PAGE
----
restricted access African "Soul Brothers" in the 'Hood: Immigration, Islam, and the Black Encounter
Abstract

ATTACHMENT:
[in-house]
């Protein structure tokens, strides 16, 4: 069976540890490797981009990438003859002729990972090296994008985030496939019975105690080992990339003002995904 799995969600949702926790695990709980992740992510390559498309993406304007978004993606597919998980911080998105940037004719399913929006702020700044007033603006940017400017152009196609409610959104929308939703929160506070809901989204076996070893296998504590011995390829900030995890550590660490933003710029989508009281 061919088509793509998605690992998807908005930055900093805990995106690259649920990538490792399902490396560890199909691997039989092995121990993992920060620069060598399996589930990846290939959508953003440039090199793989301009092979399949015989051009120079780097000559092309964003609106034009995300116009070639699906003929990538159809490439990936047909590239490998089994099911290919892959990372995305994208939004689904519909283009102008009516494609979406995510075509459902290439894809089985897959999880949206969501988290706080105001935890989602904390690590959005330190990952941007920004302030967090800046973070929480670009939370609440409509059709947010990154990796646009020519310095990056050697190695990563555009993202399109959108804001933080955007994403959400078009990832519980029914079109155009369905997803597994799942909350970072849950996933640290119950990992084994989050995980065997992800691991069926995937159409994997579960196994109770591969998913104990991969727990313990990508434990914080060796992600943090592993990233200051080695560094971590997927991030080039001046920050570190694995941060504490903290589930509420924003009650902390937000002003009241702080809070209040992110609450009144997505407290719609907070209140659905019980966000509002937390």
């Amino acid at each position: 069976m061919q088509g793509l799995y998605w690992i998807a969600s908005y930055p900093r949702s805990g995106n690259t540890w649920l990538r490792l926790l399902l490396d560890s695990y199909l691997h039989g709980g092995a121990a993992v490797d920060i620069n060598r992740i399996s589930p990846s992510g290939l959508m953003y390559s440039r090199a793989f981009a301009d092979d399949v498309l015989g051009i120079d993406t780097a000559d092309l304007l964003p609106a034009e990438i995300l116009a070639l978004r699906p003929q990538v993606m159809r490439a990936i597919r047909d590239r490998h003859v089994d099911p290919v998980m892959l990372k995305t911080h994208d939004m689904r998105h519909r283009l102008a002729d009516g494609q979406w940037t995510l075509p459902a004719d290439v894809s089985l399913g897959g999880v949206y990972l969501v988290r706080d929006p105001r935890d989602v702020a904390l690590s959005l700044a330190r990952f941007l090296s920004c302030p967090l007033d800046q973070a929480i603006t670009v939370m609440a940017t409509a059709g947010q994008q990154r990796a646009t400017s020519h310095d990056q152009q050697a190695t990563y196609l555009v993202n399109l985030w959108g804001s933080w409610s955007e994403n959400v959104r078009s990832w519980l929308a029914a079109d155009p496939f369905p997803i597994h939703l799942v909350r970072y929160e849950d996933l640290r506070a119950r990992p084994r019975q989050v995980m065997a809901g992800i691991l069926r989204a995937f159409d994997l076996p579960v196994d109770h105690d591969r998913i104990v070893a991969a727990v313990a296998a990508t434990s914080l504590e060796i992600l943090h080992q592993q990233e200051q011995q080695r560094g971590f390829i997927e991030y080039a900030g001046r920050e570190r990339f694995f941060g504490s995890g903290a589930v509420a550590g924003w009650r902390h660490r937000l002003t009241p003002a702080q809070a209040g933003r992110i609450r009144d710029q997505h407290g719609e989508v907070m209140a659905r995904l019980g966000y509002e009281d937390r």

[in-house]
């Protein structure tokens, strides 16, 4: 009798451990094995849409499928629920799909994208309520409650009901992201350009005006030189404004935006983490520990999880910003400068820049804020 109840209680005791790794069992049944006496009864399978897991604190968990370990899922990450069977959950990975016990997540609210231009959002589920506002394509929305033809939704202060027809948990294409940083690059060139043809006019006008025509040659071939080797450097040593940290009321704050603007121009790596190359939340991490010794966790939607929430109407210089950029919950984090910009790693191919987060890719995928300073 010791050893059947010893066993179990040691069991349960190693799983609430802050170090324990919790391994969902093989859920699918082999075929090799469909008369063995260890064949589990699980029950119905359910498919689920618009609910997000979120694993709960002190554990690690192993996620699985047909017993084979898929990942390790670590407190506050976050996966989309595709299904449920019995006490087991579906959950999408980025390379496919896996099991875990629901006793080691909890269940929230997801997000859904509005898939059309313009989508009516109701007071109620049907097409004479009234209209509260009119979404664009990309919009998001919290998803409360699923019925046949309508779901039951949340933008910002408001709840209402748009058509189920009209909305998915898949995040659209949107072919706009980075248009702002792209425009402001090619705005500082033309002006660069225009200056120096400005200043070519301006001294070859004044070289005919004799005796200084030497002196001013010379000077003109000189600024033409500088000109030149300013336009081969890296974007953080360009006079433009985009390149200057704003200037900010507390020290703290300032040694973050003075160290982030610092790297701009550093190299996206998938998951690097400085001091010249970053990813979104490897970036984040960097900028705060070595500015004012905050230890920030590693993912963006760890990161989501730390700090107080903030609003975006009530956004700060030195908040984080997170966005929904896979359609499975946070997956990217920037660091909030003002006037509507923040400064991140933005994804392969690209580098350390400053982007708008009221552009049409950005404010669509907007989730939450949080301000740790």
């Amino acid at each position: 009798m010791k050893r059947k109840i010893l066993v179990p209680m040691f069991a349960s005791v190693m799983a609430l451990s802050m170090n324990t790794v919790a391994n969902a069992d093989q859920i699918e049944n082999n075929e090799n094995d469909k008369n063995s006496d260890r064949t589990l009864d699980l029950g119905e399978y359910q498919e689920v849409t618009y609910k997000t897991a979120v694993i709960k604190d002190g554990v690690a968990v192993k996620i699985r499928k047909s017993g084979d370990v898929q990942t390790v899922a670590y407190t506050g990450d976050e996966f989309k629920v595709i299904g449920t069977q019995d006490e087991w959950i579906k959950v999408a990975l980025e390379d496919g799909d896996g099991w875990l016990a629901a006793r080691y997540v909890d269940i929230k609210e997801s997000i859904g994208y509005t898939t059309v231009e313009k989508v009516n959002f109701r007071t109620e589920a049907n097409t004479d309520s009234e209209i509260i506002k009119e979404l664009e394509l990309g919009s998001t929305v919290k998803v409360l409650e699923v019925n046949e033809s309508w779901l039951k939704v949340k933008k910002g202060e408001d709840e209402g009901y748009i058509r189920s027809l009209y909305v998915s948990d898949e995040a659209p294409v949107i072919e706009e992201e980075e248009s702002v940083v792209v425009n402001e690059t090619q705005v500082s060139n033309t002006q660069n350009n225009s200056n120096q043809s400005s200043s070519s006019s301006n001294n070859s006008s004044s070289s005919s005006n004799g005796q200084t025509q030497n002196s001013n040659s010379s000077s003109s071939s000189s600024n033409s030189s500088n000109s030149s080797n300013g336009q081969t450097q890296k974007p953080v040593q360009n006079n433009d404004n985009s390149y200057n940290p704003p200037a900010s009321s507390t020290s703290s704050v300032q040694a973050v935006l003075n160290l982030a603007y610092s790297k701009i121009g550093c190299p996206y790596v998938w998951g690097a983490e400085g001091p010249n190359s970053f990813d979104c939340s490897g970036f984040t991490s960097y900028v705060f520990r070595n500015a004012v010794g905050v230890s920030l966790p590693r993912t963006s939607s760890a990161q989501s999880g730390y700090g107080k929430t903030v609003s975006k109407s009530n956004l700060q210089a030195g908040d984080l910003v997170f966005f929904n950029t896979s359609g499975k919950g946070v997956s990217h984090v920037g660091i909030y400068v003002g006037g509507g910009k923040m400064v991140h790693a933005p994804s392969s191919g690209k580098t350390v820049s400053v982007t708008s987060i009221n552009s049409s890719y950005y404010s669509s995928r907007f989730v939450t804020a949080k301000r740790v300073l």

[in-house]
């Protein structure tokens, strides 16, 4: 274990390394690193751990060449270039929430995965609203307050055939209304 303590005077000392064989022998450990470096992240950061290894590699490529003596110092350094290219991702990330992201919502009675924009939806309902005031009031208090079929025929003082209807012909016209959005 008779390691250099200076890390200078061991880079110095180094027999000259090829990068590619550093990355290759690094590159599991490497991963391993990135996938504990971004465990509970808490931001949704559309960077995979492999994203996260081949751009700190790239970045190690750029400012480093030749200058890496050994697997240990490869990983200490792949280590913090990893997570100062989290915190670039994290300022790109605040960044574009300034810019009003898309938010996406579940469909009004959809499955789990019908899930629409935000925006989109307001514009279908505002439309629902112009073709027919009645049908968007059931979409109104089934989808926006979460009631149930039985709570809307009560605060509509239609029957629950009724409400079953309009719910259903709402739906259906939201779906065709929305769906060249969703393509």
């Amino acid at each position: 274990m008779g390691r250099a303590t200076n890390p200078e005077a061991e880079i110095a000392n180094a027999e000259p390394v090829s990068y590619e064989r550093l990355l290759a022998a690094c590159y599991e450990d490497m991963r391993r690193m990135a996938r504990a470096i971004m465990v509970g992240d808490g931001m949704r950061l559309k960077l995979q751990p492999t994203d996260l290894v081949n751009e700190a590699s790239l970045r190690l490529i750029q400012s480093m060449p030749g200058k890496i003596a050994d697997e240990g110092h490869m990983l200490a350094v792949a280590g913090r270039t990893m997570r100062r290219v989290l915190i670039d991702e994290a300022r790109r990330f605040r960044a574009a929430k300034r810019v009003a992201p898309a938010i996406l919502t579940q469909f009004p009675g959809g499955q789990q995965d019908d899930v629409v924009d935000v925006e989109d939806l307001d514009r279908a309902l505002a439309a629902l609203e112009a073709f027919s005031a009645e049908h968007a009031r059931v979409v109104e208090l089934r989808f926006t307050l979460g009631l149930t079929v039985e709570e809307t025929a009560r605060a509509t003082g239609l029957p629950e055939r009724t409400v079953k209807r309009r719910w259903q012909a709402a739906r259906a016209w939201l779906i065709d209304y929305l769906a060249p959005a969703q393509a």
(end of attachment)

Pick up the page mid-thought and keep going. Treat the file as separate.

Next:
A recent influx of 100,000 West African immigrants is creating an enclave which Harlem residents now call, "Little Africa." Most miss the crucial role religion plays in this urban transformation, and residents pay little attention to the Muslim identity of these Black immigrants. Their African restaurants, mosques, and the annual Bamba Day parade allow them to redefine their Black, African, and Muslim identities on their own terms, marking important distinctions between them and their Black American neighbors. Most importantly, West African Muslims construct Islamic practices that help them cope with the stigma of blackness in the U.S.


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